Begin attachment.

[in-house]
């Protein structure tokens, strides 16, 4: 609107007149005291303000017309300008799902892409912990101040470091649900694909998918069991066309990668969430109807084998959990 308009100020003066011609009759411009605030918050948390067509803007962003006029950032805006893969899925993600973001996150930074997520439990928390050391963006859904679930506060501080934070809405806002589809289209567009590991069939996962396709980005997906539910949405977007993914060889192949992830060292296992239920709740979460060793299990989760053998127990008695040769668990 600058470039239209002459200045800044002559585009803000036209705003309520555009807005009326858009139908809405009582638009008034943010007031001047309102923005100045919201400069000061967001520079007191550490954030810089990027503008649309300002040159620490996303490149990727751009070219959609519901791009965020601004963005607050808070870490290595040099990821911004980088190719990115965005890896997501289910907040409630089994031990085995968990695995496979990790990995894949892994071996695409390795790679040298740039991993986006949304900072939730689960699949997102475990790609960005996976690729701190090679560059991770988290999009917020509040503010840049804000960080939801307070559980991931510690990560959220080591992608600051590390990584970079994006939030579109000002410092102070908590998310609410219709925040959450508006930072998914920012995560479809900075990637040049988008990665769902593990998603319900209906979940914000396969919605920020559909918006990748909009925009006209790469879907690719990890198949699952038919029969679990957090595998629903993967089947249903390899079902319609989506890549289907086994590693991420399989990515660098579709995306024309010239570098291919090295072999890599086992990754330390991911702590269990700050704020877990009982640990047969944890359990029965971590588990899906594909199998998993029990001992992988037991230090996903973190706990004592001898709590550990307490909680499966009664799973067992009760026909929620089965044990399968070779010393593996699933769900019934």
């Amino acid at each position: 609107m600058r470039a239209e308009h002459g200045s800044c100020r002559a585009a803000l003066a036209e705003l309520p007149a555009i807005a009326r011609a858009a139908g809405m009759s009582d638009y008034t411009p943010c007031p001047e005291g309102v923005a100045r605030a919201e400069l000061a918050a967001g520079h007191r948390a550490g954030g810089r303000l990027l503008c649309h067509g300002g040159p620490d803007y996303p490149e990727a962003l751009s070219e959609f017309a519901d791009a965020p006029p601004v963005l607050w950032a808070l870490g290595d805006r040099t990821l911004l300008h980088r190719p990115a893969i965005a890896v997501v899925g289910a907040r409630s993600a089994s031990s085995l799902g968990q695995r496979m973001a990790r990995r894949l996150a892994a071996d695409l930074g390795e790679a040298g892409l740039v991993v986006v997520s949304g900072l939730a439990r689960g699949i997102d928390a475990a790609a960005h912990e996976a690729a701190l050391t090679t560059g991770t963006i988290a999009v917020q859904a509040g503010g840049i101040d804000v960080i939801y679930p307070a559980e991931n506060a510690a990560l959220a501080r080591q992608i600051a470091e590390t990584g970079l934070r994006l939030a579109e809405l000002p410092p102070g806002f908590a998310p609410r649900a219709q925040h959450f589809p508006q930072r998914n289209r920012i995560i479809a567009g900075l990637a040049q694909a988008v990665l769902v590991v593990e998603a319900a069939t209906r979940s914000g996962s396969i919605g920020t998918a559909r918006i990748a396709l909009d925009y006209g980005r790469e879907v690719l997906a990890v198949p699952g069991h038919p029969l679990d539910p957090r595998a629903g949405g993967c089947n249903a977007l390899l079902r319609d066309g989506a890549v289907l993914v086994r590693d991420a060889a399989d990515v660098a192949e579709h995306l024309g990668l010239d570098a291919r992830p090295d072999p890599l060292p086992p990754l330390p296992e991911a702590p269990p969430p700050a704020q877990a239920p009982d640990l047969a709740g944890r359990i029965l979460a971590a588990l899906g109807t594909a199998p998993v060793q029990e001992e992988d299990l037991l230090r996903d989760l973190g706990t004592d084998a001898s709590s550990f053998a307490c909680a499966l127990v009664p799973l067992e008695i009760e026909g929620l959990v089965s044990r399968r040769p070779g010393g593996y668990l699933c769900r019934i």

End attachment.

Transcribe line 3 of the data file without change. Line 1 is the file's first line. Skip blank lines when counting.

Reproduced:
């Amino acid at each position: 609107m600058r470039a239209e308009h002459g200045s800044c100020r002559a585009a803000l003066a036209e705003l309520p007149a555009i807005a009326r011609a858009a139908g809405m009759s009582d638009y008034t411009p943010c007031p001047e005291g309102v923005a100045r605030a919201e400069l000061a918050a967001g520079h007191r948390a550490g954030g810089r303000l990027l503008c649309h067509g300002g040159p620490d803007y996303p490149e990727a962003l751009s070219e959609f017309a519901d791009a965020p006029p601004v963005l607050w950032a808070l870490g290595d805006r040099t990821l911004l300008h980088r190719p990115a893969i965005a890896v997501v899925g289910a907040r409630s993600a089994s031990s085995l799902g968990q695995r496979m973001a990790r990995r894949l996150a892994a071996d695409l930074g390795e790679a040298g892409l740039v991993v986006v997520s949304g900072l939730a439990r689960g699949i997102d928390a475990a790609a960005h912990e996976a690729a701190l050391t090679t560059g991770t963006i988290a999009v917020q859904a509040g503010g840049i101040d804000v960080i939801y679930p307070a559980e991931n506060a510690a990560l959220a501080r080591q992608i600051a470091e590390t990584g970079l934070r994006l939030a579109e809405l000002p410092p102070g806002f908590a998310p609410r649900a219709q925040h959450f589809p508006q930072r998914n289209r920012i995560i479809a567009g900075l990637a040049q694909a988008v990665l769902v590991v593990e998603a319900a069939t209906r979940s914000g996962s396969i919605g920020t998918a559909r918006i990748a396709l909009d925009y006209g980005r790469e879907v690719l997906a990890v198949p699952g069991h038919p029969l679990d539910p957090r595998a629903g949405g993967c089947n249903a977007l390899l079902r319609d066309g989506a890549v289907l993914v086994r590693d991420a060889a399989d990515v660098a192949e579709h995306l024309g990668l010239d570098a291919r992830p090295d072999p890599l060292p086992p990754l330390p296992e991911a702590p269990p969430p700050a704020q877990a239920p009982d640990l047969a709740g944890r359990i029965l979460a971590a588990l899906g109807t594909a199998p998993v060793q029990e001992e992988d299990l037991l230090r996903d989760l973190g706990t004592d084998a001898s709590s550990f053998a307490c909680a499966l127990v009664p799973l067992e008695i009760e026909g929620l959990v089965s044990r399968r040769p070779g010393g593996y668990l699933c769900r019934i």